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Realizing that this guitar might enjoy an even more aggressive attack, I grabbed a pick and strummed some open-position chords. This is where the instrument seemed to want to go. Almost like a dreadnought, it really sang when the top was moving a lot. The guitar also held up well to flatpicked fiddle tunes, as the spruce-and-mahogany combo produced a focused tone that allowed the melody to be heard clearly.

Plugging In
The Concert Copper CE comes equipped with Breedlove’s Natural Sound pickup system. Its batteries—two AA, rather than the more common 9-volt—are easily accessed near the endpin jack. Anyone who has ever had to frantically wrestle a dead battery through a guitar’s soundhole during a gig will appreciate this handy feature.  

Like many modern systems, the pickup has two onboard controls—tone and volume—accessible via the soundhole and tucked under the top on the bass string side. To test the electronics, I used a Schertler David 100-watt combo amp with the controls on the amp set to noon. 

When I plugged directly into the amp, the tone knob on the guitar was rolled all the way to the treble side, which is a dangerous position with a piezo pickup. Regardless of brand, it’s almost always going to result in that dreaded quack. At the opposite end of the spectrum, with the tone knob rolled all the way to the bass side, I definitely encountered some feedback knocking at the door. After spending some time coaxing out the best tone, it didn’t surprise me to find the most appealing setting was in the middle, with some tweaking of the controls on the amp, and a healthy dose of reverb to help smooth out the edges.

When playing the Concert Copper CE amplified, I discovered that I preferred fingerpicking versus strumming in order to nullify the harsher elements of the pickup. For live performances, as with most acoustic guitar pickups, I’d recommend further crafting the tone to your specific needs using a DI or amp controls.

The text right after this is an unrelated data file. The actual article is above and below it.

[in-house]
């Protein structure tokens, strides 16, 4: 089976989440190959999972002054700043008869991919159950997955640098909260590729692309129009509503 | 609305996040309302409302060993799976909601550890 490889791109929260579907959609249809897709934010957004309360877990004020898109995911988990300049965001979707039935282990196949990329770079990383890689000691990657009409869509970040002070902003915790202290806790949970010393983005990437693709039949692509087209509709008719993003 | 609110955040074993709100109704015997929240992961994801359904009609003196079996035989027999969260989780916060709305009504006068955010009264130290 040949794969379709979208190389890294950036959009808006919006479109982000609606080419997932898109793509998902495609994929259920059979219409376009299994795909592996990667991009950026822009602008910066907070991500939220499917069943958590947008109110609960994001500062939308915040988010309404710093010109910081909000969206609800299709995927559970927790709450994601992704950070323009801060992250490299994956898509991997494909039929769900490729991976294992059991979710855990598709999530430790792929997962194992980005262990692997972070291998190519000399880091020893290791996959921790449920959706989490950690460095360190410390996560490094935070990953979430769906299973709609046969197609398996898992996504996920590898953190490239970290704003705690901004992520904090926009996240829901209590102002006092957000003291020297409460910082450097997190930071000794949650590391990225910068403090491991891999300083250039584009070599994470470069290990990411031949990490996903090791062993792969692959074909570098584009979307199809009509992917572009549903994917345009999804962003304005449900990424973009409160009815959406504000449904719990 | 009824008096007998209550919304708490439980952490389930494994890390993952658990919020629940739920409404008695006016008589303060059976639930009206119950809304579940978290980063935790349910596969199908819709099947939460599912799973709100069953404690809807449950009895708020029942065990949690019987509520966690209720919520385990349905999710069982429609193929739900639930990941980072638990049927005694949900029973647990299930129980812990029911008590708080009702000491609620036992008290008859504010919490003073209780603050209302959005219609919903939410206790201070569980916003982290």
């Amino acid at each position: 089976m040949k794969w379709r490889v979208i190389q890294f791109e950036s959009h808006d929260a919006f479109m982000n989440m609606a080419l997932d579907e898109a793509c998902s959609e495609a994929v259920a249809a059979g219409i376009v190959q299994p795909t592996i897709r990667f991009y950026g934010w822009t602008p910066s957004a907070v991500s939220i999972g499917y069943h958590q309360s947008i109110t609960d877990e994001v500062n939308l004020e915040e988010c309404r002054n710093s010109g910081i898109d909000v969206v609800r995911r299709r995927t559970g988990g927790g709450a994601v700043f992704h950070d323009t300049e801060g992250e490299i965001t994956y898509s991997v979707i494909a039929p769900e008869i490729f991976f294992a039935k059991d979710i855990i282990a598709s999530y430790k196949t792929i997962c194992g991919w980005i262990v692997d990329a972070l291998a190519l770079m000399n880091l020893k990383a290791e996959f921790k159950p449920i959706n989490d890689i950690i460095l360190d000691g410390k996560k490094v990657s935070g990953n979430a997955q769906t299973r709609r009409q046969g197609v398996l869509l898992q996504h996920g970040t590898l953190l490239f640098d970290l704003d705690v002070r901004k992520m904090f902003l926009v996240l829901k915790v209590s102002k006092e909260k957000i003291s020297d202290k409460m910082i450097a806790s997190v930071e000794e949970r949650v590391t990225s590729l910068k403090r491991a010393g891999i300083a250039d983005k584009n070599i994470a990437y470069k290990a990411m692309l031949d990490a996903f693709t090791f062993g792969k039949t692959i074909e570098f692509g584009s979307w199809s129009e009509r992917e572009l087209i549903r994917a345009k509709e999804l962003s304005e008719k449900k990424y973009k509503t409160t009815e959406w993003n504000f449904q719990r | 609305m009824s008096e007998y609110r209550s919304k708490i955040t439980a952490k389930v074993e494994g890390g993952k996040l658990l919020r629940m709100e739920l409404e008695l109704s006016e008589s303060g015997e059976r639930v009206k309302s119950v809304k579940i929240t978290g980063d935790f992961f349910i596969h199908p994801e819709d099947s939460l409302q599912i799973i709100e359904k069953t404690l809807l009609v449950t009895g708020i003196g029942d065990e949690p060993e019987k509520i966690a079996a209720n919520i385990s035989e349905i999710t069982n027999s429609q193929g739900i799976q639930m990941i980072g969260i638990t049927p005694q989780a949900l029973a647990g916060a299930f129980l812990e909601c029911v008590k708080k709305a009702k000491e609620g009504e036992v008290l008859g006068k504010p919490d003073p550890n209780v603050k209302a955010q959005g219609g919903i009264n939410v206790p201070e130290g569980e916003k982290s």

The Bottom Line
If you’re a beginner looking to buy your first guitar or upgrade your current instrument without breaking the bank, Breedlove’s Organic Signature Concert Copper CE may be just what you’re looking for. The market for advancing guitarists is always in need of an affordable and inspiring instruments, and Breedlove has succeeded with a guitar that you can feel good about owning, thanks to its sustainable tonewoods. Equally important if not more so, the Concert Copper CE sounds great and will grow along with you as your musicianship increases.

SPECS

BODY Concert size with soft cutaway; solid torrefied European spruce top; solid African mahogany back and sides; Indian laurel pinless bridge; high-gloss finish with Copper Burst top 


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NECK Mahogany neck; 1.69″ nut width; 25.5″ scale length; Indian laurel fretboard; premium Breedlove tuners with black buttons; satin finish

OTHER Olympia light strings (.012–.053); Breedlove Natural Sound electronics; optional gig bag ($39) or hardshell case ($149)

MADE IN China 

PRICE $599 street

breedlovemusic.com


This article originally appeared in the November/December 2020 issue of Acoustic Guitar magazine.